Couples with marriages rich in habits, rituals, and traditions will be better suited to avoid the trap of taking each other for granted and will keep the positive side of the relationship nurtured over time.
Here are three important rituals that saved my wife and I from taking each other for granted and drifting apart.
01. Create a habit of reunion every day.
According to Doherty, the most important moment in your marriage is the moment of reunion—it’s how you greet each other. If you consistently greet each other well, you will look forward to seeing each other. If you are inconsistent about how you greet each other, you can lose that sense of excitement. If you criticize each other at the moment of reunion, you can become fearful of seeing each other.
In need of a daily ritual in my own marriage, I remembered something my parents did that had made a strong impression on me when I was a little boy. My parents did it very rarely, but occasionally after dinner my father would ask my mother to dance.
I made a commitment right then and there to dance with my wife whenever I greet her. Now the first thing I do when I get home is to find her, and tell her, “I have to dance with you.” On days when I work too late, or am traveling without her, I make up for the missed opportunity by sending my wife a video kiss from my iPhone. Once we even danced via Facetime.
The consistency of greeting each other well has completely transformed our marriage. Every day of our marriage has romance and affection in it, and my wife and I are always excited to see each other.
02. Set aside two minutes of undistracted communication every day.
Gottman has found that two minutes of undistracted communication can be more important than spending a whole unfocused week together as a couple. Even though I am not a morning person, I resolved to wake up a little earlier each day and have breakfast with my wife.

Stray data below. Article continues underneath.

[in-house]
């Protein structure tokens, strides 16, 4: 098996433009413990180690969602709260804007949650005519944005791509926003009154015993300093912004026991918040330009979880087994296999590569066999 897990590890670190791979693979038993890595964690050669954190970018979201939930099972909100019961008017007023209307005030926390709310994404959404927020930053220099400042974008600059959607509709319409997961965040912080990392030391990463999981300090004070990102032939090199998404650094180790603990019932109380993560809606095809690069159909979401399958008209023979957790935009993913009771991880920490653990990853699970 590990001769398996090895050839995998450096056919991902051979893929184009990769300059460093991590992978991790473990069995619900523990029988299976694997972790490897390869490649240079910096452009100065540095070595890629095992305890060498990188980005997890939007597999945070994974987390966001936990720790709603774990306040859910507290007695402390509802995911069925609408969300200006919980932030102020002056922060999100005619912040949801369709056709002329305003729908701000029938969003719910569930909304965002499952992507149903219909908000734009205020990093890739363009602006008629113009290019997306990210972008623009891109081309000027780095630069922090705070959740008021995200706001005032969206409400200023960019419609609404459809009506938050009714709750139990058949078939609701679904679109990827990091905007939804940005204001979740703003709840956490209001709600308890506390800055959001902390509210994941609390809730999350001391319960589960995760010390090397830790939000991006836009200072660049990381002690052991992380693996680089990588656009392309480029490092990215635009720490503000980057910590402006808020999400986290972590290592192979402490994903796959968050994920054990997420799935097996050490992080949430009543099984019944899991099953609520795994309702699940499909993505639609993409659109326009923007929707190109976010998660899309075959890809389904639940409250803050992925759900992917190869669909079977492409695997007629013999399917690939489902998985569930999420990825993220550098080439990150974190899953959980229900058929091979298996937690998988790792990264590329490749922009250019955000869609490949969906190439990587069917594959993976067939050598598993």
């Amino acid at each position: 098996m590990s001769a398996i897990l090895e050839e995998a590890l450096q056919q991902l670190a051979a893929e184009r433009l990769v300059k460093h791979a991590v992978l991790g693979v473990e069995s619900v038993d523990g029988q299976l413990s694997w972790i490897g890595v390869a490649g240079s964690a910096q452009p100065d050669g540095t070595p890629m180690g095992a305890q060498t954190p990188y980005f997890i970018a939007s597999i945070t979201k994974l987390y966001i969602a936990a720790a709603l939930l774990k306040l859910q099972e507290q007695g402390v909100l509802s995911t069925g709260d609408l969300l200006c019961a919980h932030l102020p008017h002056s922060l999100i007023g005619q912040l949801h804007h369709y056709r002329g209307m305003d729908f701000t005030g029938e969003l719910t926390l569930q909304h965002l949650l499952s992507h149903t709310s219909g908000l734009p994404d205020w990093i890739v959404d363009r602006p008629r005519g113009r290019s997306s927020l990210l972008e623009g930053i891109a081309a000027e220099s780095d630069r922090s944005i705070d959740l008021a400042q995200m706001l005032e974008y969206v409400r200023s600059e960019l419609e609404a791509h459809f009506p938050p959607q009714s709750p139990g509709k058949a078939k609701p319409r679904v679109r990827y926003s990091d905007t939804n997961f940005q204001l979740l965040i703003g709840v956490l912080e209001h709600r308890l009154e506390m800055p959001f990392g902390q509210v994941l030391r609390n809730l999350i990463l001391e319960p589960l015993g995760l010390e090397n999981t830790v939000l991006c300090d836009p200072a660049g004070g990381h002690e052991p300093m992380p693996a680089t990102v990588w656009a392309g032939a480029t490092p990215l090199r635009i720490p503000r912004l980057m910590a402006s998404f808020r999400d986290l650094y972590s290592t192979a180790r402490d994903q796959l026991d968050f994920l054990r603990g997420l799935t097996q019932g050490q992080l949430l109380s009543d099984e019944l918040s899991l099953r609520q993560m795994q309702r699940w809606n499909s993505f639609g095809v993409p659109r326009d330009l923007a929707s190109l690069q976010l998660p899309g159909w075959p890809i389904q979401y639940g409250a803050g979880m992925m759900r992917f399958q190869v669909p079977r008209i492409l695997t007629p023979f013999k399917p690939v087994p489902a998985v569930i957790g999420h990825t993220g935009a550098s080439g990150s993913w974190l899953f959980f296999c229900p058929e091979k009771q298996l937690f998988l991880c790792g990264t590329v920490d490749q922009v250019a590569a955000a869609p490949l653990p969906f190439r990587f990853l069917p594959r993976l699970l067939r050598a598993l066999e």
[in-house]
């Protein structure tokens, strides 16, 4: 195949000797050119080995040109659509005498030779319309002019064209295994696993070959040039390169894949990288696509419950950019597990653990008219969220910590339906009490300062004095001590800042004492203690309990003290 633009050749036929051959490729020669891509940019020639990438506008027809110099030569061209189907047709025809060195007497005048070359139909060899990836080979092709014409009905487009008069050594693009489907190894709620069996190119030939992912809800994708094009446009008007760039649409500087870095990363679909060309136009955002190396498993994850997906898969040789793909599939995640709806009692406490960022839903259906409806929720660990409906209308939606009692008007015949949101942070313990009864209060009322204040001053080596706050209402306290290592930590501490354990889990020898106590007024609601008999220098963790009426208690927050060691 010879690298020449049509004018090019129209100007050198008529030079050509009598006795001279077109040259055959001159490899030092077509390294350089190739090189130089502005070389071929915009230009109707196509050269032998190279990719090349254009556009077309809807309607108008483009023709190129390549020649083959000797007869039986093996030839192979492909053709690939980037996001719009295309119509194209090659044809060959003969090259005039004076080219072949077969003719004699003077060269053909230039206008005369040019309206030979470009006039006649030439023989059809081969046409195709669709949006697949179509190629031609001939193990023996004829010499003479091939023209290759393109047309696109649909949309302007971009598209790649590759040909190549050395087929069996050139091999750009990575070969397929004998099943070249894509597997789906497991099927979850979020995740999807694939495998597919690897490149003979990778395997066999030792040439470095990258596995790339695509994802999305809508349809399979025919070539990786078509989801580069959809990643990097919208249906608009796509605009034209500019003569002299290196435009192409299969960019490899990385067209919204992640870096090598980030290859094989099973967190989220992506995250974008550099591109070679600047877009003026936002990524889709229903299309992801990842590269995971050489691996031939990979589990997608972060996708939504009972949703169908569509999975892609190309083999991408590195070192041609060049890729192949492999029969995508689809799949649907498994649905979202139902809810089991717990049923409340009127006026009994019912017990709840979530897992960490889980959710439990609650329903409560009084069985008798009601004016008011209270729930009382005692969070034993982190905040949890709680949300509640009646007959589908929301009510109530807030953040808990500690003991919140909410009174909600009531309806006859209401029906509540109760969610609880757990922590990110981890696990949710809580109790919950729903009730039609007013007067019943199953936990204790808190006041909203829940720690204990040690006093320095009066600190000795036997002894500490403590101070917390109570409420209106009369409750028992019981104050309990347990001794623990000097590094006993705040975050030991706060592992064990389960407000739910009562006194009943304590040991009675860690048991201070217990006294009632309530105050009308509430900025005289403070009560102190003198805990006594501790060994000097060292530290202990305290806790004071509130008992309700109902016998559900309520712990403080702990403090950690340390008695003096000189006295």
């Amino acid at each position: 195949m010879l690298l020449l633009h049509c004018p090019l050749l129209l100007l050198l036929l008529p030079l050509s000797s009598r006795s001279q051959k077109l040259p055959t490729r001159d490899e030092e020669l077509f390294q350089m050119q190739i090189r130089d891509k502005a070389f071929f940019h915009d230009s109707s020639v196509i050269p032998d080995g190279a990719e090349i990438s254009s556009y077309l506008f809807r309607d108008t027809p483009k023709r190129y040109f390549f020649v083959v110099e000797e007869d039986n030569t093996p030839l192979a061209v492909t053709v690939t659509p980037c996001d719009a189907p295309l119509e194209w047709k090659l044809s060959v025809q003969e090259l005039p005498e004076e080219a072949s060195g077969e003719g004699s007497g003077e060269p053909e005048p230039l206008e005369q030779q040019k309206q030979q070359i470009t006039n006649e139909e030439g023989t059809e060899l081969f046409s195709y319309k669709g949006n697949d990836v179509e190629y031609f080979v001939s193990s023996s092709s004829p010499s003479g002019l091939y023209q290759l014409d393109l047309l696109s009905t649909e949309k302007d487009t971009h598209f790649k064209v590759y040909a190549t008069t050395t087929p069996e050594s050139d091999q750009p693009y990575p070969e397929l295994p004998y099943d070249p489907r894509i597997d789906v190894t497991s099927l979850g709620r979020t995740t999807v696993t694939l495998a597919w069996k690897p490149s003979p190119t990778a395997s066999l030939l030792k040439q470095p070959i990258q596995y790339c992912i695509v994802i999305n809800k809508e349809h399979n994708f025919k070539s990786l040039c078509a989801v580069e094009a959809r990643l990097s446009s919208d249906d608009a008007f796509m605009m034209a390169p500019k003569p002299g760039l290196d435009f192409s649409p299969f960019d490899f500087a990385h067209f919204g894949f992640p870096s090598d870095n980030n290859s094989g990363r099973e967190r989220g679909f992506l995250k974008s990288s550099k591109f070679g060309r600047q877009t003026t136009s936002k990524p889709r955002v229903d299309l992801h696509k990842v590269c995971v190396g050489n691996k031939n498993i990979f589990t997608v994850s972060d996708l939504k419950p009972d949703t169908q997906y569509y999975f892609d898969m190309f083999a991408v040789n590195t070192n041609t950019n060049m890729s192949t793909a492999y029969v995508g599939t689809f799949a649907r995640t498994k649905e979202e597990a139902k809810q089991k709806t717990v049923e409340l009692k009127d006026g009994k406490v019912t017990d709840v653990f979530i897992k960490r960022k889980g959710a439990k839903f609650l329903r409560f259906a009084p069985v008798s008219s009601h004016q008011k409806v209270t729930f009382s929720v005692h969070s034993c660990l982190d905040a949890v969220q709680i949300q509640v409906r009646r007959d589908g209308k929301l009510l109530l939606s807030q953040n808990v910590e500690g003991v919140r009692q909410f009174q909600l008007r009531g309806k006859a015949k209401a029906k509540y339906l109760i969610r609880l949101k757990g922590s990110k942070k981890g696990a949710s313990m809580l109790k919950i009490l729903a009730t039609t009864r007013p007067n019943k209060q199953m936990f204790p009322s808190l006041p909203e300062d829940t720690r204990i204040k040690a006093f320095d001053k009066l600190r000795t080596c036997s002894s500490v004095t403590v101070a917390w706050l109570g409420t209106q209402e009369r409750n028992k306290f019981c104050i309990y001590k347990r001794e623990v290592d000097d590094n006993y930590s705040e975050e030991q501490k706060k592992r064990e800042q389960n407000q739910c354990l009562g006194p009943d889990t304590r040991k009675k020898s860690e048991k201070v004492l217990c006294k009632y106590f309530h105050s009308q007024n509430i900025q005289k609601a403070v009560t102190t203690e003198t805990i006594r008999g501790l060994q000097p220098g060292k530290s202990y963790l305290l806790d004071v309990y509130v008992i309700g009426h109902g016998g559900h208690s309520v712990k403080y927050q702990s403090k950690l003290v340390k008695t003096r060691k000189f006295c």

Having breakfast is not our morning ritual, as Gottman has found that even the food you’re eating is a distraction. It’s when we are finished eating that I slap my knee and invite my wife to sit on my lap. We then ask each other what our days will be like.
Right from the beginning of the day, we have a ritual to nurture the romance, affection, and connection in our marriage, and we have found that this feeling persists throughout the day. Two minutes of non-distracted communication, while dancing at the moment of reunion, serves to refresh this daily connection.
03. Practice an appreciation ritual every day.
Sadly, couples tend to take the good in each other for granted very quickly—and can even stop noticing the good that the other is doing—while focusing more and more on the petty failings of the other.
Inspired by the research of Gottman, we began to incorporate an appreciation ritual into our daily lives. We’ve learned to say thank you throughout the day. And we end each day before going to bed by sitting together, with the computers off, and thanking each other once again for all the big and small things we’ve done for each other that day.
When we first started this ritual, we were stunned to realize how much each of us was doing for the other during the day. I had become so focused on my petty complaints about my wife that I had forgotten what a good wife she was. Our thank you ritual to end the day has helped us become much more tolerant of each other’s failings.
Most couples allow their marriages to decay slowly over time, often without realizing it. But this wasn’t my marriage’s fate, and it doesn’t have to be yours. Daily rituals keep the sense of connection strong in marriage and assure that romance, affection, and appreciation are a part of your married life every day.
By Peter McFadden, Verily Magizine